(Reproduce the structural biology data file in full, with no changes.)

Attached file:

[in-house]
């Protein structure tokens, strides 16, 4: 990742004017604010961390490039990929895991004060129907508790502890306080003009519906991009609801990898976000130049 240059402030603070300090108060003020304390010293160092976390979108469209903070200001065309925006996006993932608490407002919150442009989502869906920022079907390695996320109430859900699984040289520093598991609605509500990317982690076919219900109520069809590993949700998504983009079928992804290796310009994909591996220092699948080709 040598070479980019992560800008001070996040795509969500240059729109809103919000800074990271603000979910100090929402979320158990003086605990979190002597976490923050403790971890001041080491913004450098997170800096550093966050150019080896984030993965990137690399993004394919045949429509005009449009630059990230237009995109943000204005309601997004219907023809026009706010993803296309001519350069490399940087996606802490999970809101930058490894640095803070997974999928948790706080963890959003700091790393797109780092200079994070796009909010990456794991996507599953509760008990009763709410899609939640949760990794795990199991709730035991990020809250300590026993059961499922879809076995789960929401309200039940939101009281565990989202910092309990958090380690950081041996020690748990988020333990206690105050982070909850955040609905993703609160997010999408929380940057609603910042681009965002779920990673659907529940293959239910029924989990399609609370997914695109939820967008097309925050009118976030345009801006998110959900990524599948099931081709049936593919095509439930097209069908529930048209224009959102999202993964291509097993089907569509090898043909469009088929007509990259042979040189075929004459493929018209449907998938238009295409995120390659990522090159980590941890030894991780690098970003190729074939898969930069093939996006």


[in-house]
């Protein structure tokens, strides 16, 4: 990742004017604010961390490039990929895991004060129907508790502890306080003009519906991009609801990898976000130049 240059402030603070300090108060003020304390010293160092976390979108469209903070200001065309925006996006993932608490407002919150442009989502869906920022079907390695996320109430859900699984040289520093598991609605509500990317982690076919219900109520069809590993949700998504983009079928992804290796310009994909591996220092699948080709 040598070479980019992560800008001070996040795509969500240059729109809103919000800074990271603000979910100090929402979320158990003086605990979190002597976490923050403790971890001041080491913004450098997170800096550093966050150019080896984030993965990137690399993004394919045949429509005009449009630059990230237009995109943000204005309601997004219907023809026009706010993803296309001519350069490399940087996606802490999970809101930058490894640095803070997974999928948790706080963890959003700091790393797109780092200079994070796009909010990456794991996507599953509760008990009763709410899609939640949760990794795990199991709730035991990020809250300590026993059961499922879809076995789960929401309200039940939101009281565990989202910092309990958090380690950081041996020690748990988020333990206690105050982070909850955040609905993703609160997010999408929380940057609603910042681009965002779920990673659907529940293959239910029924989990399609609370997914695109939820967008097309925050009118976030345009801006998110959900990524599948099931081709049936593919095509439930097209069908529930048209224009959102999202993964291509097993089907569509090898043909469009088929007509990259042979040189075929004459493929018209449907998938238009295409995120390659990522090159980590941890030894991780690098970003190729074939898969930069093939996006």